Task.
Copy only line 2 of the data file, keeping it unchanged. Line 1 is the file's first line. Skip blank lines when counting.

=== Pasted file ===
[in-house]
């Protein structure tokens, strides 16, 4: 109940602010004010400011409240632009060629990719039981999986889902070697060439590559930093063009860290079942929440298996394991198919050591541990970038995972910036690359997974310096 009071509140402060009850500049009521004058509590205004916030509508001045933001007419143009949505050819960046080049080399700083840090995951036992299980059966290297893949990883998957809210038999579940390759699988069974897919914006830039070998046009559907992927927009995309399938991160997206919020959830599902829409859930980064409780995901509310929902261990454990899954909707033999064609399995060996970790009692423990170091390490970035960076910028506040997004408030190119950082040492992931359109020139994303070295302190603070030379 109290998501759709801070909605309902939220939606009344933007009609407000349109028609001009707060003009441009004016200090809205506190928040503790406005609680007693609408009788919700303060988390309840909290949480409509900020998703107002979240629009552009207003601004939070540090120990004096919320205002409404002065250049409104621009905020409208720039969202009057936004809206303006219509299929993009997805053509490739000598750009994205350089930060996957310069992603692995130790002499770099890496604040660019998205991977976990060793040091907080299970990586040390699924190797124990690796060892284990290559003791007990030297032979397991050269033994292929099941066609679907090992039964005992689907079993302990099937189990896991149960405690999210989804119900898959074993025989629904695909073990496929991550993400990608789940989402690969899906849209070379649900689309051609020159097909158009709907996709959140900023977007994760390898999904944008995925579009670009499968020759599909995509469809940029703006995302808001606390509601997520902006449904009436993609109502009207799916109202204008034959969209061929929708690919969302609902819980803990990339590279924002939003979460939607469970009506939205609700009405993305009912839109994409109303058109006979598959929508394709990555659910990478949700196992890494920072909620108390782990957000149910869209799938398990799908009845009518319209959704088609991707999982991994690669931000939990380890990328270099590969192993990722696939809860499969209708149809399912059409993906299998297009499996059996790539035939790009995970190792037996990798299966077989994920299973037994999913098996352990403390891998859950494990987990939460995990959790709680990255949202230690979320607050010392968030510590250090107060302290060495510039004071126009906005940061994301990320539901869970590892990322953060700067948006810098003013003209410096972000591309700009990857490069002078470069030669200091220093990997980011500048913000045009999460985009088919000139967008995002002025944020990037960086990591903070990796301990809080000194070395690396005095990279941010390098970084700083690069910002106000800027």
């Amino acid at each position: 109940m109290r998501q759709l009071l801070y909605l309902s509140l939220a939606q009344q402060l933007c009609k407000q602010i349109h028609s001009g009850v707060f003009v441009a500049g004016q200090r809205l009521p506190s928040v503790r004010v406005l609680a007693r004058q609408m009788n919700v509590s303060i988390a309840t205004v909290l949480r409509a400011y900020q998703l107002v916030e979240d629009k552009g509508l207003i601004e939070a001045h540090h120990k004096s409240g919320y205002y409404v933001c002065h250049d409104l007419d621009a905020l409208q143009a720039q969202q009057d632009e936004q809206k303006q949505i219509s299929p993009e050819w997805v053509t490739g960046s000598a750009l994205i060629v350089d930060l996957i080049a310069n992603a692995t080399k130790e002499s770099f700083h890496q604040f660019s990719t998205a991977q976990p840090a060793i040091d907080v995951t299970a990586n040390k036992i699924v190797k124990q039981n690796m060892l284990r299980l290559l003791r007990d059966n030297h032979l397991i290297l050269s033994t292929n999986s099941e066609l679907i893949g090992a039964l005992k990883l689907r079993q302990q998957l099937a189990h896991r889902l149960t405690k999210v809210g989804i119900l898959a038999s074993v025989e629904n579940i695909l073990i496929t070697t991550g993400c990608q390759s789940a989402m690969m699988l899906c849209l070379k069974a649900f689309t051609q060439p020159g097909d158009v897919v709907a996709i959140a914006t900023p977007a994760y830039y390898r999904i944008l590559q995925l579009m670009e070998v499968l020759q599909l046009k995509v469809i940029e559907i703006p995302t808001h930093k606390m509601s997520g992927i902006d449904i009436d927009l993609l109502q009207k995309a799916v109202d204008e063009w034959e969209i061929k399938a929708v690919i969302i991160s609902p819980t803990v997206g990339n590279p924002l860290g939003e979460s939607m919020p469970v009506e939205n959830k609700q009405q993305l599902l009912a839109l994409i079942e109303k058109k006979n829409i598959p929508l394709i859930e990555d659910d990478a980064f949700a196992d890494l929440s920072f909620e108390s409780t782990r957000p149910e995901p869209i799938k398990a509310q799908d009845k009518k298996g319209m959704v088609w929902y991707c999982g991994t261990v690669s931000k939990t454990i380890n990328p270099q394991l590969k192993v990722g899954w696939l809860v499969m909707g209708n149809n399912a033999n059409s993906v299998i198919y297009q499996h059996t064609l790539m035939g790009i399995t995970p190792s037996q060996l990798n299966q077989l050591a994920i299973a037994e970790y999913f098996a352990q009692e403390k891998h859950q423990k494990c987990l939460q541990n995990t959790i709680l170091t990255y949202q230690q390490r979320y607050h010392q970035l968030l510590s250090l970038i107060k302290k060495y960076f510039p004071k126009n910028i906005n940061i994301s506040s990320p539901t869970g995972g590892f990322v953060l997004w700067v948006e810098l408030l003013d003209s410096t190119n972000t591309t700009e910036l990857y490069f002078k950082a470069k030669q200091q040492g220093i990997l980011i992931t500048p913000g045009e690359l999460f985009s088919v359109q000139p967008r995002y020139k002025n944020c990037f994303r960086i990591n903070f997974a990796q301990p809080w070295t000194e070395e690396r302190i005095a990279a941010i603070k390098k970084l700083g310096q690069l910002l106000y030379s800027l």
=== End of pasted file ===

């Protein structure tokens, strides 16, 4: 109940602010004010400011409240632009060629990719039981999986889902070697060439590559930093063009860290079942929440298996394991198919050591541990970038995972910036690359997974310096 009071509140402060009850500049009521004058509590205004916030509508001045933001007419143009949505050819960046080049080399700083840090995951036992299980059966290297893949990883998957809210038999579940390759699988069974897919914006830039070998046009559907992927927009995309399938991160997206919020959830599902829409859930980064409780995901509310929902261990454990899954909707033999064609399995060996970790009692423990170091390490970035960076910028506040997004408030190119950082040492992931359109020139994303070295302190603070030379 109290998501759709801070909605309902939220939606009344933007009609407000349109028609001009707060003009441009004016200090809205506190928040503790406005609680007693609408009788919700303060988390309840909290949480409509900020998703107002979240629009552009207003601004939070540090120990004096919320205002409404002065250049409104621009905020409208720039969202009057936004809206303006219509299929993009997805053509490739000598750009994205350089930060996957310069992603692995130790002499770099890496604040660019998205991977976990060793040091907080299970990586040390699924190797124990690796060892284990290559003791007990030297032979397991050269033994292929099941066609679907090992039964005992689907079993302990099937189990896991149960405690999210989804119900898959074993025989629904695909073990496929991550993400990608789940989402690969899906849209070379649900689309051609020159097909158009709907996709959140900023977007994760390898999904944008995925579009670009499968020759599909995509469809940029703006995302808001606390509601997520902006449904009436993609109502009207799916109202204008034959969209061929929708690919969302609902819980803990990339590279924002939003979460939607469970009506939205609700009405993305009912839109994409109303058109006979598959929508394709990555659910990478949700196992890494920072909620108390782990957000149910869209799938398990799908009845009518319209959704088609991707999982991994690669931000939990380890990328270099590969192993990722696939809860499969209708149809399912059409993906299998297009499996059996790539035939790009995970190792037996990798299966077989994920299973037994999913098996352990403390891998859950494990987990939460995990959790709680990255949202230690979320607050010392968030510590250090107060302290060495510039004071126009906005940061994301990320539901869970590892990322953060700067948006810098003013003209410096972000591309700009990857490069002078470069030669200091220093990997980011500048913000045009999460985009088919000139967008995002002025944020990037960086990591903070990796301990809080000194070395690396005095990279941010390098970084700083690069910002106000800027």